There are three different taxes which you need to think about when you inherit money:

Inheritance tax (IHT)

This is only due if:

  • The taxable estate is worth more than £325,000 for an individual. This could increase up to £650,000 for a married couple or registered civil partners.

    • Tax is charged at 40% on anything above the £325,000 threshold and is usually paid out by the estate of the person who has left the money – unless the will states that the person receiving the money has to pay this tax, or if there isn't enough money in the estate.

From 6 April 2017 an additional residence nil rate band (RNRB) may apply to the deceased’s main residence as long as it is left to a direct descendant and the estate is valued at less than £2,000,000. Beyond that figure, the RNRB (and any transferred RNRB) will be gradually withdrawn. Any unused portion can be passed on to the surviving spouse or civil partner. The maximum available amount of the RNRB will increase yearly: £100,000 in April 2017, £125,000 in April 2018, £150,000 in April 2019 and £175,000 in April 2020.

Income tax

You may have to pay income tax if you're going to receive an income on any assets you inherit. This might include interest earned on money, dividends on shares or rental income from letting a property.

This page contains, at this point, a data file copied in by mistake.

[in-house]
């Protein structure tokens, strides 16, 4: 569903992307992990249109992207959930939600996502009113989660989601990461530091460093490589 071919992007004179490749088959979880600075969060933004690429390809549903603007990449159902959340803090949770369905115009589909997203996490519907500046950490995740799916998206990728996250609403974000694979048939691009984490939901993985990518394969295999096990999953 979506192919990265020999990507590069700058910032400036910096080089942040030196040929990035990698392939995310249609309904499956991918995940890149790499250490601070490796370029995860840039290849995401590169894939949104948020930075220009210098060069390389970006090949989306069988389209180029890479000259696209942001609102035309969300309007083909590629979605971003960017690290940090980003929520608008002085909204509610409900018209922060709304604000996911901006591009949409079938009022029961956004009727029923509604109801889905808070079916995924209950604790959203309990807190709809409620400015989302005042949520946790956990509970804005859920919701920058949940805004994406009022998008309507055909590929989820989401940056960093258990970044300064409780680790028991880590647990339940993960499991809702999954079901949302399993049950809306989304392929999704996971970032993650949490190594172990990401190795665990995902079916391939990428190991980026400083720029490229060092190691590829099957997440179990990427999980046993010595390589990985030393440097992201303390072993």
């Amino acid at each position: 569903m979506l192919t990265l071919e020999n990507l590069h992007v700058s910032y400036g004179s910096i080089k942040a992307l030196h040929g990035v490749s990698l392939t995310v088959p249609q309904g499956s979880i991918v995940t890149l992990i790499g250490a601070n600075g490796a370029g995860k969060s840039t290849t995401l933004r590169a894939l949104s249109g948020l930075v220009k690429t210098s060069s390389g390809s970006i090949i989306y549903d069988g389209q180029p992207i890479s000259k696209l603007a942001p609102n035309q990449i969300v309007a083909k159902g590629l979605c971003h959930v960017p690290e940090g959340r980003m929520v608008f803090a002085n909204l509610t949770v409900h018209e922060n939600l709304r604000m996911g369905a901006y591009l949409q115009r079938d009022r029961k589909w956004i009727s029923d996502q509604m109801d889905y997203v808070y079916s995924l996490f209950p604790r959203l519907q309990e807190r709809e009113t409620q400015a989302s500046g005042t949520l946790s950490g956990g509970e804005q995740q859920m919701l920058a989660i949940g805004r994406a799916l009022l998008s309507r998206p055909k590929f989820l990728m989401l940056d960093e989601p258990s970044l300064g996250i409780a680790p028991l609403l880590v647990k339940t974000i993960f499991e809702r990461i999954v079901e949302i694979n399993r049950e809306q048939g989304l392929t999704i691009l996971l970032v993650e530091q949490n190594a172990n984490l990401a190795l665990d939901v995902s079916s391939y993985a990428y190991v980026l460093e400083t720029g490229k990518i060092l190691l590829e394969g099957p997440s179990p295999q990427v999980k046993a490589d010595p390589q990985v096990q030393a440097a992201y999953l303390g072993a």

Capital gains tax

You may also have to pay capital gains tax if the assets you inherit increased in value between the date of the deceased person's death and the date you dispose of these assets.

Saving or investing your inheritance

By following the links below you can find information on some of the choices which Aviva can offer you when you're considering options for money you've inherited.

Stocks and shares ISA

If you've weighed up all your options and decide that you want to invest the money you've inherited, you could consider Aviva Stocks & Shares ISA.

Stocks and shares ISAs are a tax-efficient way to invest in stocks and shares, as you don't have to pay income tax or capital gains tax​ on any investment growth. Some investment returns may be received by the ISA manager with tax credits, or after tax deductions, which cannot be reclaimed.